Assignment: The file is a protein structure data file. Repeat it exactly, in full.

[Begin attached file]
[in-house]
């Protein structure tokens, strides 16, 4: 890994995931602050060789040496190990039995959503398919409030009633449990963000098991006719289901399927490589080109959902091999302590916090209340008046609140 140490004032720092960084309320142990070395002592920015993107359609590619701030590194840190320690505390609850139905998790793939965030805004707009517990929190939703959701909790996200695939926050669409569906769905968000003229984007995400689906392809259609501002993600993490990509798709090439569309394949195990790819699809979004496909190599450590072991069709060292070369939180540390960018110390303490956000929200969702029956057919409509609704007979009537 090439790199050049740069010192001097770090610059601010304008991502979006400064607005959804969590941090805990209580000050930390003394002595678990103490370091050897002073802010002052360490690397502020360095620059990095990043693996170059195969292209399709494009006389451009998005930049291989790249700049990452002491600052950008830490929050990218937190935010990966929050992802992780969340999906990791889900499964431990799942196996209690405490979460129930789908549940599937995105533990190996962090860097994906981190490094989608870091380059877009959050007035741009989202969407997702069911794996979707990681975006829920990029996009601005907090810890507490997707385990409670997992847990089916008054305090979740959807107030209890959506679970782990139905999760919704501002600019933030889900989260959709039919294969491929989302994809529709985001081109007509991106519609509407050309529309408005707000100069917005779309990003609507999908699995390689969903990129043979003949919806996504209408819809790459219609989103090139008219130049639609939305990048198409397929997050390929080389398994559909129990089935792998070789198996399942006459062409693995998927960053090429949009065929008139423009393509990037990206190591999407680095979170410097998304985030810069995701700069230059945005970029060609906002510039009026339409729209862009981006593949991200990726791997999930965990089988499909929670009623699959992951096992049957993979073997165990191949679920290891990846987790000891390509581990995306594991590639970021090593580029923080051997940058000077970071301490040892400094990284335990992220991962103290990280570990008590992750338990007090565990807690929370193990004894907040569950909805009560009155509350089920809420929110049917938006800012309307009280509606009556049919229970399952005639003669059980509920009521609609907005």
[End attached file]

[in-house]
């Protein structure tokens, strides 16, 4: 890994995931602050060789040496190990039995959503398919409030009633449990963000098991006719289901399927490589080109959902091999302590916090209340008046609140 140490004032720092960084309320142990070395002592920015993107359609590619701030590194840190320690505390609850139905998790793939965030805004707009517990929190939703959701909790996200695939926050669409569906769905968000003229984007995400689906392809259609501002993600993490990509798709090439569309394949195990790819699809979004496909190599450590072991069709060292070369939180540390960018110390303490956000929200969702029956057919409509609704007979009537 090439790199050049740069010192001097770090610059601010304008991502979006400064607005959804969590941090805990209580000050930390003394002595678990103490370091050897002073802010002052360490690397502020360095620059990095990043693996170059195969292209399709494009006389451009998005930049291989790249700049990452002491600052950008830490929050990218937190935010990966929050992802992780969340999906990791889900499964431990799942196996209690405490979460129930789908549940599937995105533990190996962090860097994906981190490094989608870091380059877009959050007035741009989202969407997702069911794996979707990681975006829920990029996009601005907090810890507490997707385990409670997992847990089916008054305090979740959807107030209890959506679970782990139905999760919704501002600019933030889900989260959709039919294969491929989302994809529709985001081109007509991106519609509407050309529309408005707000100069917005779309990003609507999908699995390689969903990129043979003949919806996504209408819809790459219609989103090139008219130049639609939305990048198409397929997050390929080389398994559909129990089935792998070789198996399942006459062409693995998927960053090429949009065929008139423009393509990037990206190591999407680095979170410097998304985030810069995701700069230059945005970029060609906002510039009026339409729209862009981006593949991200990726791997999930965990089988499909929670009623699959992951096992049957993979073997165990191949679920290891990846987790000891390509581990995306594991590639970021090593580029923080051997940058000077970071301490040892400094990284335990992220991962103290990280570990008590992750338990007090565990807690929370193990004894907040569950909805009560009155509350089920809420929110049917938006800012309307009280509606009556049919229970399952005639003669059980509920009521609609907005």